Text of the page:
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U.S. Navy Adds a Sustainable Twist to Fire Fighting Robot

Tina Casey headshotWords by Tina Casey
Data & Technology

The U.S. Navy is adding robots to its growing sustainability toolkit - fire fighting robots, to be precise. Though green might not be the first thing that pops into your mind when you think about robots, a highly maneuverable fire fighting machine could play an important role in terms of extending the life cycle of ships and other facilities in which a speedy, accurate response can make the difference between minor damage and catastrophic loss.

Unlike the relatively simple hazmat robots commonly used on land, the robot, called  SAFFiR for Shipboard Autonomous Firefighting Robot will be a two-legged, two-armed human-sized machine that could be used in a wide variety of industrial settings.

A humanoid robot that thinks

SAFFiR is being developed with the Robotics and Mechanisms Laboratory (RoMeLa) at Virginia Tech headed up by mechanical engineering professor Dennis Hong.

RoMeLa has been making waves in the robotics field with its humanish soccer-playing robot CHARLI (Cognitive Humanoid Autonomous Robot with Learning Intelligence), which just like the name says is capable of learning tasks and carrying them out on its own. SAFFiR will be a sort of Son-of-CHARLI designed to the Navy’s unique specifications.

Robots and energy consumption

In an interview last summer, Hong explained that the goal of RoMeLa’s ongoing research is to develop “a full size humanoid robot with a goal of achieving very light weight and low cost,” which dovetails with the Navy’s need for a relatively slim, highly maneuverable device that can operate efficiently in cramped quarters and work in a team without inadvertently squashing its shipmates.

Aside from safety, in robotics, light weight contributes to lower overall costs, since a lighter robot can accomplish the same movements with a less powerful motor - in other words, with more energy efficiency.

Robots that move like people

Typical land-based hazmat robots are designed with tank-like treads for stability on wide, flat surfaces. The humanoid, two-legged approach enables SAFFiR to maintain balance with the motion of the sea, turn quickly in all directions and step over door sills and other obstacles just like “a sure-footed sailor,” according to the Navy’s press material.

The secret behind SAFFiR’s maneuverability is a new walking system based on titanium springs, which will give it a more natural, human-like stride compared to the typical robot walk.

The Navy also requires arms, which in addition to enabling SAFFiR to climb ladderways are needed to lob fire-extinguishing grenades. Other possible tasks are manipulating hoses and other equipment, and carrying out rescues.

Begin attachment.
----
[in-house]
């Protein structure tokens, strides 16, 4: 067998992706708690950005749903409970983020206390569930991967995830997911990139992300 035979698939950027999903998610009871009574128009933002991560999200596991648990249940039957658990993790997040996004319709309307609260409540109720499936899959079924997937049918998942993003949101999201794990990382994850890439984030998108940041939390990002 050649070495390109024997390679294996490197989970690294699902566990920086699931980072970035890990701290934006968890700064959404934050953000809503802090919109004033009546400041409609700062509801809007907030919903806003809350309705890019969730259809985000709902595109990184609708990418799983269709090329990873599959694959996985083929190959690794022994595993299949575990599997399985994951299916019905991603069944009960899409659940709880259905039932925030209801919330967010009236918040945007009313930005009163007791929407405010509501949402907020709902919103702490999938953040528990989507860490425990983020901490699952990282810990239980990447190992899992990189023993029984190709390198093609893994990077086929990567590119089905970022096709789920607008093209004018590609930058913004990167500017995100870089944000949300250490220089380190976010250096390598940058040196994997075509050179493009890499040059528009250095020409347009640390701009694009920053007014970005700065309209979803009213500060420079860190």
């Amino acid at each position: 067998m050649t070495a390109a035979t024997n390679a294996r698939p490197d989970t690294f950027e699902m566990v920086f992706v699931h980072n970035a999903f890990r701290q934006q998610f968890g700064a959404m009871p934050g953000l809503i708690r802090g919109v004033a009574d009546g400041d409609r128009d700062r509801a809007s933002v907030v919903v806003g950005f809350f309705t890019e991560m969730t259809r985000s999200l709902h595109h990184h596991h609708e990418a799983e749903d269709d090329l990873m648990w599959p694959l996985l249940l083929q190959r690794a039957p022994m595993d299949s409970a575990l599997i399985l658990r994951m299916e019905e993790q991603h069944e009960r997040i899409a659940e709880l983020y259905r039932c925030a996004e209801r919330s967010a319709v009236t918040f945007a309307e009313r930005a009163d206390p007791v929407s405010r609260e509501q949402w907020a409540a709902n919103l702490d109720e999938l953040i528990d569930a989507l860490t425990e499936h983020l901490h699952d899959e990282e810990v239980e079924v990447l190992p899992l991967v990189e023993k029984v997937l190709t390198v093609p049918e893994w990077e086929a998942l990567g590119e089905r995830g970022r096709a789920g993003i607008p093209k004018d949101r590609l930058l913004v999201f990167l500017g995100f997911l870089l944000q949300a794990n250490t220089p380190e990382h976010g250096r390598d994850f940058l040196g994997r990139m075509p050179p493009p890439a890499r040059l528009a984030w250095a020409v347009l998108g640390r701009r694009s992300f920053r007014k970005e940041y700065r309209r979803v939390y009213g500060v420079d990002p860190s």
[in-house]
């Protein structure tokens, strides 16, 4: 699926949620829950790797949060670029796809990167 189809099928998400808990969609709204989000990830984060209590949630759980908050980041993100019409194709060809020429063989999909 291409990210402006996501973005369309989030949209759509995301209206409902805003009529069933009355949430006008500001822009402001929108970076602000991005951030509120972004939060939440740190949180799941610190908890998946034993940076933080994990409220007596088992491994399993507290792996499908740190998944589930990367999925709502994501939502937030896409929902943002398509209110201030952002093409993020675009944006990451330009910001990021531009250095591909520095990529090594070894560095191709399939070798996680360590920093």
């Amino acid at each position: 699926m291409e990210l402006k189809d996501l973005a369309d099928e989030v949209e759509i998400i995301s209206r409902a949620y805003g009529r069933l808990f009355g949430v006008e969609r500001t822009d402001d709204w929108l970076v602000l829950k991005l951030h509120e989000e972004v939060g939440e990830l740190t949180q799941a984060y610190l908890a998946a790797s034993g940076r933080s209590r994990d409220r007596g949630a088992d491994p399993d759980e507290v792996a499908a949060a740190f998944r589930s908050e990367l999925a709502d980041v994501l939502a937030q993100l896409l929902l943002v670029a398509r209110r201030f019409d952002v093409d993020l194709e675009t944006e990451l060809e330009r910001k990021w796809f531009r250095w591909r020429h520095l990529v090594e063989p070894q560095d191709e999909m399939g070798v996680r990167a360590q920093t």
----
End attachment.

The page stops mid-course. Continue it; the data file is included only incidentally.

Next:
A robot dressed in peoples' clothing

Also of interest in terms of sustainability is SAFFiR’s adult size, which will allow the Navy to skip at least some of the expense of developing specialized heat-resistant parts for the robot. SAFFiR can simply protect itself from heat and smoke damage by donning fire-fighting gear designed for humans which, eerily, could make it practically indistinguishable from its human mates.

Robots could detect and pinpoint fires more efficiently

As for the head, that’s where things get really interesting. Some of SAFFiR’s specialized equipment enables it to out-perform human senses, including a gas sensor and an infrared camera for seeing through smoke.

That could enable SAFFiR to detect fires more quickly and respond to them more efficiently, keeping damage (and repair costs) to a minimum.

Robots that understand us

The real brains behind SAFFiR is the robot’s interactive interfaces, which enable it to understand human gestures and language, and act on them autonomously.

This cognitive ability is a quantum leap beyond remote-controlled robots, which require a human operator to directly control each movement. In addition to carrying out specific commands, SAFFiR will be capable of making decisions on-the-fly in concert with human teammates.

The next generation of cognitive robots

SAFFiR is just one example of the Department of Defense’s interest in cognitive robotics. The Defense Advanced Research Projects Agency has also been developing software that can enable robots to carry out delicate tasks autonomously, such as turning a key in a lock.

Though the Navy and DoD ultimately have a fighting robot in mind, cognitive learning will also be an important factor in the next generation of domestic robots, particularly in the home health care field, as well as for the army of robotic devices that will be needed to maintain and repair solar arrays, wind turbines and other emerging green infrastructure.

As for SAFFiR, if all goes well, sometime next year the robot will get its first real life workouts aboard the USS Shadwell, a decommissioned ship that is “regularly set ablaze” by the Naval Research Laboratory as a full scale damage control testing facility.

Image: SAFFiR fire fighting robot concept, courtesy of U.S. Navy.

Follow Tina Casey on Twitter: @TinaMCasey.